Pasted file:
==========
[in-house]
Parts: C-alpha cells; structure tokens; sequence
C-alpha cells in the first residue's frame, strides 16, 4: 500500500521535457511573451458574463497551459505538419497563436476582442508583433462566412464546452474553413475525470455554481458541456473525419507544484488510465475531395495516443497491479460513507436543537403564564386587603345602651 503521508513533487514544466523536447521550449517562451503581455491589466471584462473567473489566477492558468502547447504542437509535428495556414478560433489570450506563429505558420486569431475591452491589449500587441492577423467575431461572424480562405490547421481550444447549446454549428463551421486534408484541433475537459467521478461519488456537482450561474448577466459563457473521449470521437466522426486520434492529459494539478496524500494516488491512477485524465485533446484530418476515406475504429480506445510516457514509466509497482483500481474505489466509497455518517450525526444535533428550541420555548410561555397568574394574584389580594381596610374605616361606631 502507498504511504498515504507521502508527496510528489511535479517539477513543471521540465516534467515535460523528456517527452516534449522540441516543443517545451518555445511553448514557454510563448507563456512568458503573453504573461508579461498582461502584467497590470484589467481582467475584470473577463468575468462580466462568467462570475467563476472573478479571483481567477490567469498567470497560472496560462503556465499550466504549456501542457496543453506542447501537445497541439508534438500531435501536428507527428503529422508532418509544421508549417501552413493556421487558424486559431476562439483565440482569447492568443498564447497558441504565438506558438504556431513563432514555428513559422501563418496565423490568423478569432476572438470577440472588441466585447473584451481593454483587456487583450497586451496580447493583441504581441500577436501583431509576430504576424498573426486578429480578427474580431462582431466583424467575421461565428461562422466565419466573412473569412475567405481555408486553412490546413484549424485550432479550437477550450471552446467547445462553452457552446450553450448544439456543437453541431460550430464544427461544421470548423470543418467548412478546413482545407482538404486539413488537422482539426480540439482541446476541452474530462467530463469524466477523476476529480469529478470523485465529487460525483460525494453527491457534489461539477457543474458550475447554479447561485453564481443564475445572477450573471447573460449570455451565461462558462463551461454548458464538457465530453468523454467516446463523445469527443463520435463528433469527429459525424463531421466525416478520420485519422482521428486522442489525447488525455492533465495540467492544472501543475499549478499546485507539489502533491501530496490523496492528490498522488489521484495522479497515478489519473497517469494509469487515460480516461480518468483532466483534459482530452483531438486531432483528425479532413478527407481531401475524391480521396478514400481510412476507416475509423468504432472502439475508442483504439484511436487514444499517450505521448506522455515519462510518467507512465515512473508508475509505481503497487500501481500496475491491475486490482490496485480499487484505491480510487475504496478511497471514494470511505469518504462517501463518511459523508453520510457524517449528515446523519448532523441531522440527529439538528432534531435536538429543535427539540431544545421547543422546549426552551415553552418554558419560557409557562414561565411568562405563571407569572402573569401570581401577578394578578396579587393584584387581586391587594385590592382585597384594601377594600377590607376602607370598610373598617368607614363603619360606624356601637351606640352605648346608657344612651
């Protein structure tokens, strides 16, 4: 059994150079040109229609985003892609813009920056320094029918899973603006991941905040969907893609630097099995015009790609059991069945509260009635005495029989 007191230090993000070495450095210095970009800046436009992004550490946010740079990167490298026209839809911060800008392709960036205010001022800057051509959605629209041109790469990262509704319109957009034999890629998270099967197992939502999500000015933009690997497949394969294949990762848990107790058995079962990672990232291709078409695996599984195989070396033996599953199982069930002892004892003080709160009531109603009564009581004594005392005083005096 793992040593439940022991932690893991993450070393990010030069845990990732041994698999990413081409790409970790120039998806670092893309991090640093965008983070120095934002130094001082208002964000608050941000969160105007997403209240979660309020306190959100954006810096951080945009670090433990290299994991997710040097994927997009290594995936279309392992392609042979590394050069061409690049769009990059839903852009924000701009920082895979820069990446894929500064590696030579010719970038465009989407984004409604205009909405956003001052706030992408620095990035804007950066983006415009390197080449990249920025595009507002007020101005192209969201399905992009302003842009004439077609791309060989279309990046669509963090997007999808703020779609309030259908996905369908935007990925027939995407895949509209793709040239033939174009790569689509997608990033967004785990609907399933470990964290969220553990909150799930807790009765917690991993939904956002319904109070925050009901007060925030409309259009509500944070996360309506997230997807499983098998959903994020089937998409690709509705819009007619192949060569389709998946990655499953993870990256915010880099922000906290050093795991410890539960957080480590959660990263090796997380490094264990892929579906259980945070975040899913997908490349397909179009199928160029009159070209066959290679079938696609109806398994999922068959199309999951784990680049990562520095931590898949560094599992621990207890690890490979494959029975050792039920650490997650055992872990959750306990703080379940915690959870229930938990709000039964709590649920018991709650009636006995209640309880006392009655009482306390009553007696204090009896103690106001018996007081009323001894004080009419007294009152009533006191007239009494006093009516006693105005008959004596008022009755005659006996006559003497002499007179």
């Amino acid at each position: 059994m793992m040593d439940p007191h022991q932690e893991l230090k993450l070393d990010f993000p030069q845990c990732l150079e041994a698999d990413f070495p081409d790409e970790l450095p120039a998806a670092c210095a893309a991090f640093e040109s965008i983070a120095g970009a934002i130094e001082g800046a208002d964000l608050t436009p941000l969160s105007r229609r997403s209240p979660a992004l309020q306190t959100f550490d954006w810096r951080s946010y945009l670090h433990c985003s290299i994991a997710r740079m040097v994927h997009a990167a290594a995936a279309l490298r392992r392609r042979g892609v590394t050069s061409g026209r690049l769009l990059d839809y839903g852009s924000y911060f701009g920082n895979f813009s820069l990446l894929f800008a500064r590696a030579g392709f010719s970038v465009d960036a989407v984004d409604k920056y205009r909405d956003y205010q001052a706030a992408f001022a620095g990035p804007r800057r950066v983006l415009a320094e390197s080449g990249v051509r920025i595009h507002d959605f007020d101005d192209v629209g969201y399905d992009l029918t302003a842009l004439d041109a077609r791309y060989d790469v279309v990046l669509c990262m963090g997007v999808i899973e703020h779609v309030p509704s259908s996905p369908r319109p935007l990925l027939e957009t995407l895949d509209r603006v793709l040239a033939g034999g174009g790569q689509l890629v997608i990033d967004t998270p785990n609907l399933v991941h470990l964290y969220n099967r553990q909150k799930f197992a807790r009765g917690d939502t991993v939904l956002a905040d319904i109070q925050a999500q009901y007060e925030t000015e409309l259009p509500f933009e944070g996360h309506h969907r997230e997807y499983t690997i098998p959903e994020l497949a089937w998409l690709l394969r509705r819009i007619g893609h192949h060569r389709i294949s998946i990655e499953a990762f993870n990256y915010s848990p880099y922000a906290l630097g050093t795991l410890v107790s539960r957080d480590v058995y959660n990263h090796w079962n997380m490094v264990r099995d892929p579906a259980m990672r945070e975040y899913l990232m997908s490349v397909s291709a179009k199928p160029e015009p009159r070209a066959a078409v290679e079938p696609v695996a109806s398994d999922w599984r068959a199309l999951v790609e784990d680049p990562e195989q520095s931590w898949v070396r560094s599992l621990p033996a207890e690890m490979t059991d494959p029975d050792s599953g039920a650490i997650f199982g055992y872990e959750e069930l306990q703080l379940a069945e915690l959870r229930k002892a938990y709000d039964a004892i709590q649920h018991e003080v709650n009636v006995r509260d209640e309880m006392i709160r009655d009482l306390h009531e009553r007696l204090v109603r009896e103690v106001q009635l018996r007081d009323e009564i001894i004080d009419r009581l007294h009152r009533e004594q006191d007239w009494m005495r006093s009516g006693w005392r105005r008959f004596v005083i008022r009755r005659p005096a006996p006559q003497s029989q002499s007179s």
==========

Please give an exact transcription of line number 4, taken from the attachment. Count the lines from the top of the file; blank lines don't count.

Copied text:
């Protein structure tokens, strides 16, 4: 059994150079040109229609985003892609813009920056320094029918899973603006991941905040969907893609630097099995015009790609059991069945509260009635005495029989 007191230090993000070495450095210095970009800046436009992004550490946010740079990167490298026209839809911060800008392709960036205010001022800057051509959605629209041109790469990262509704319109957009034999890629998270099967197992939502999500000015933009690997497949394969294949990762848990107790058995079962990672990232291709078409695996599984195989070396033996599953199982069930002892004892003080709160009531109603009564009581004594005392005083005096 793992040593439940022991932690893991993450070393990010030069845990990732041994698999990413081409790409970790120039998806670092893309991090640093965008983070120095934002130094001082208002964000608050941000969160105007997403209240979660309020306190959100954006810096951080945009670090433990290299994991997710040097994927997009290594995936279309392992392609042979590394050069061409690049769009990059839903852009924000701009920082895979820069990446894929500064590696030579010719970038465009989407984004409604205009909405956003001052706030992408620095990035804007950066983006415009390197080449990249920025595009507002007020101005192209969201399905992009302003842009004439077609791309060989279309990046669509963090997007999808703020779609309030259908996905369908935007990925027939995407895949509209793709040239033939174009790569689509997608990033967004785990609907399933470990964290969220553990909150799930807790009765917690991993939904956002319904109070925050009901007060925030409309259009509500944070996360309506997230997807499983098998959903994020089937998409690709509705819009007619192949060569389709998946990655499953993870990256915010880099922000906290050093795991410890539960957080480590959660990263090796997380490094264990892929579906259980945070975040899913997908490349397909179009199928160029009159070209066959290679079938696609109806398994999922068959199309999951784990680049990562520095931590898949560094599992621990207890690890490979494959029975050792039920650490997650055992872990959750306990703080379940915690959870229930938990709000039964709590649920018991709650009636006995209640309880006392009655009482306390009553007696204090009896103690106001018996007081009323001894004080009419007294009152009533006191007239009494006093009516006693105005008959004596008022009755005659006996006559003497002499007179």